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This Is What the Sun's Wind Sounds Like!

05.11.2023 02:36 AM
This Is What the Sun's Wind Sounds Like!
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This Is What the Sun's Wind Sounds Like!

The vacuum of space is supposed to be silent. There, where the atoms are too far apart to propagate sound waves, any sound is silenced before it begins.

But this does not mean that no sound can be extracted. In fact, if we could just hear it, some solar system objects would emit a deafening noise. Plasma waves can also be diverted around.

Plasma waves are formed when electrons become trapped in magnetic field lines around large objects such as planets, and move downward in a spiral.

If we convert the plasma wave frequencies into sound, we can hear their "terrifying screams."

For example, the Sun must be positively waning as its surface oscillates with convection cells constantly rising and falling.

Scientists have estimated that if sound could propagate through space, we could hear the sun's sound as a continuous roar at 100 decibels.

The first sounds from space were recorded by astronomer Karl Goethe Jansky in 1932, who built a rotating radio telescope called Jansky's Merry-Go-Round, which is designed to detect a specific frequency band of radio waves.

As his data began to arrive, a persistent "hissing" appeared in the background, which Yansky discovered was not random noise, but the sound of the heart of the Milky Way itself.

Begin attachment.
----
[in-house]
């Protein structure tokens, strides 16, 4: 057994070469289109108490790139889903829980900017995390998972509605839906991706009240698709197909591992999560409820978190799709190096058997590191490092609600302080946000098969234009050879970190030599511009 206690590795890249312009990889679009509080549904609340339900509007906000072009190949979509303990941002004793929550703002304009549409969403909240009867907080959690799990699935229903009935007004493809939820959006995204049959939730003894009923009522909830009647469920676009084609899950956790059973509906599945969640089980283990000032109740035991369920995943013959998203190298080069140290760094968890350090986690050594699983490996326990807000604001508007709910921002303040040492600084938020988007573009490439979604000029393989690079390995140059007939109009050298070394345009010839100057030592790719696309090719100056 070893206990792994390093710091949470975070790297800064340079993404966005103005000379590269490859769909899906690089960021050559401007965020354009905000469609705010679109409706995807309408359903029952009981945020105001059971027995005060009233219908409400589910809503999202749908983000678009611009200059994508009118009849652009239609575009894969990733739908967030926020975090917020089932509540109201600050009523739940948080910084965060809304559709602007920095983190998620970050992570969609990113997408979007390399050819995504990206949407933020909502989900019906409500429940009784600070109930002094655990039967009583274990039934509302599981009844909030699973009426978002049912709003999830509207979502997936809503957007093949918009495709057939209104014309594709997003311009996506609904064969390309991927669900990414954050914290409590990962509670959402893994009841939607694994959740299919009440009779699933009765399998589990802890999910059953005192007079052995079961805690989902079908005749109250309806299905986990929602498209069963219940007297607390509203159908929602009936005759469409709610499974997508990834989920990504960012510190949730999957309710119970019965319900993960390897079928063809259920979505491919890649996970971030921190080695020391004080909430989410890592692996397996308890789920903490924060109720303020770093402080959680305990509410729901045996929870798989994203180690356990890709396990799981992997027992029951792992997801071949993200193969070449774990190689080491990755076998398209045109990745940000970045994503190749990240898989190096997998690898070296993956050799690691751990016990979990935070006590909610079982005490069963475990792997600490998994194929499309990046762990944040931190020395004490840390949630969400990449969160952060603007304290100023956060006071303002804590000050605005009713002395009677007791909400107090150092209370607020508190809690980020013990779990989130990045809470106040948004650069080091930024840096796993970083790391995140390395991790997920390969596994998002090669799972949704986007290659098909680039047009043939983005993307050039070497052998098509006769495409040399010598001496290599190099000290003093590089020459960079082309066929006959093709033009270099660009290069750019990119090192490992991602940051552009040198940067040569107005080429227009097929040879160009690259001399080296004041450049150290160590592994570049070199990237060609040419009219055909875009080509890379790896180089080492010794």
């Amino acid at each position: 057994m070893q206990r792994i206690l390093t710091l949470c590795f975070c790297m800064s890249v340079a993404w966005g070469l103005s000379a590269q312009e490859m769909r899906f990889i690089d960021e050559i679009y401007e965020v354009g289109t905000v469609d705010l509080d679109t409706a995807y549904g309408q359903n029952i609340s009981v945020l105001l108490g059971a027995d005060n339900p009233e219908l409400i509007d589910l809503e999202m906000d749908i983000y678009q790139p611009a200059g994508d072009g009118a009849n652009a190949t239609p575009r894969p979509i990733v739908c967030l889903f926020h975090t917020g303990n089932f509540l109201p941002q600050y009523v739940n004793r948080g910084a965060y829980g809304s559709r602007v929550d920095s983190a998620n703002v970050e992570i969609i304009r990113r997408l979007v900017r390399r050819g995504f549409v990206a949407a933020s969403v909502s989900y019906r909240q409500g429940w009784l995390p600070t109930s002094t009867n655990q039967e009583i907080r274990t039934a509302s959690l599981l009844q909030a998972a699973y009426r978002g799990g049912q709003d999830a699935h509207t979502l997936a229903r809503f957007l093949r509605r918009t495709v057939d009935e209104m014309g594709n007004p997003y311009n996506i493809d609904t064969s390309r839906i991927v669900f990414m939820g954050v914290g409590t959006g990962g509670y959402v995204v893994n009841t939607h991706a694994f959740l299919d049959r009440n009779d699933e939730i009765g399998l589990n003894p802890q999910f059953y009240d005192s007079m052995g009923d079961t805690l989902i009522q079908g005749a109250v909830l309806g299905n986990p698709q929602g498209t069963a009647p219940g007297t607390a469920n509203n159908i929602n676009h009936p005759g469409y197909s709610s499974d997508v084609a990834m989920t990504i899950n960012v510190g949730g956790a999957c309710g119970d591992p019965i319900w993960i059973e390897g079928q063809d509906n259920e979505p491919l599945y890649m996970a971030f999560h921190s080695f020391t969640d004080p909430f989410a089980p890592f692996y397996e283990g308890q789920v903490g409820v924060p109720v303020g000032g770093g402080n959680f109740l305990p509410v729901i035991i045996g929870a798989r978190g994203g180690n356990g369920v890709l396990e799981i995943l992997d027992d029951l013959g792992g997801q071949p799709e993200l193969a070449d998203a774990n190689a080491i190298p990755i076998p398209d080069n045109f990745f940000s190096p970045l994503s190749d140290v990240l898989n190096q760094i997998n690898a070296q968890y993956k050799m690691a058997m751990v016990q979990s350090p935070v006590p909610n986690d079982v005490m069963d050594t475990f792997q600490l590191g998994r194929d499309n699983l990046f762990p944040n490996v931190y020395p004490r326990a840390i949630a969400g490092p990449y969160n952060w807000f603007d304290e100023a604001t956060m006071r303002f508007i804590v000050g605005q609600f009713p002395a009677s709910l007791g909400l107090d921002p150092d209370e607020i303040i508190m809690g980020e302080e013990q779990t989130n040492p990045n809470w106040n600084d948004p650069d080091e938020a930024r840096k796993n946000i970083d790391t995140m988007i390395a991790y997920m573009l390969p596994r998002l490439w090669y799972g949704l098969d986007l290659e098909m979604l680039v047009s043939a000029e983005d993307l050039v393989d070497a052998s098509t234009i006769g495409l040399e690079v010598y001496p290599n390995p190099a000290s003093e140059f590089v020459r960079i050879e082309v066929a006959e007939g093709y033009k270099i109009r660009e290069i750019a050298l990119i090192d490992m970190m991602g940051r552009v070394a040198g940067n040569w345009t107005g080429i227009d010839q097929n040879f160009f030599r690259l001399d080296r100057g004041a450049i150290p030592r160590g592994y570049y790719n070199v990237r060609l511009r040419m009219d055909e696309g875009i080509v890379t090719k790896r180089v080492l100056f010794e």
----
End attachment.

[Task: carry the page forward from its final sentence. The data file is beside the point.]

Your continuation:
When we started sending probes into space with the launch of Sputnik in 1957, we started to get more data.

The equipment used includes instruments designed to capture invisible forms of light, as well as plasma waves in the sometimes chaotic environments around the planets of the solar system.

Radio waves are not sound, they are a form of light in which audio data can be encoded and, when picked up by a receiver, converted back into sound.

Plasma waves orbiting planets can also generate interesting chirps and whistles known as choruses.

The sound of the earth can sound like the sound of birds or whales. Saturn, with its complex system of moons and rings, sounds like a soundtrack from a weird sci-fi movie from the 1950s. Even Jupiter's moons have their own complex sound files.

Both the InSight lander and the Perseverance rover recorded the lonely sounds of the Martian winds as dust devils danced across the dusty surface.

NASA has compiled a collection of its audio into a playlist that you can listen to on the NASA Science website.

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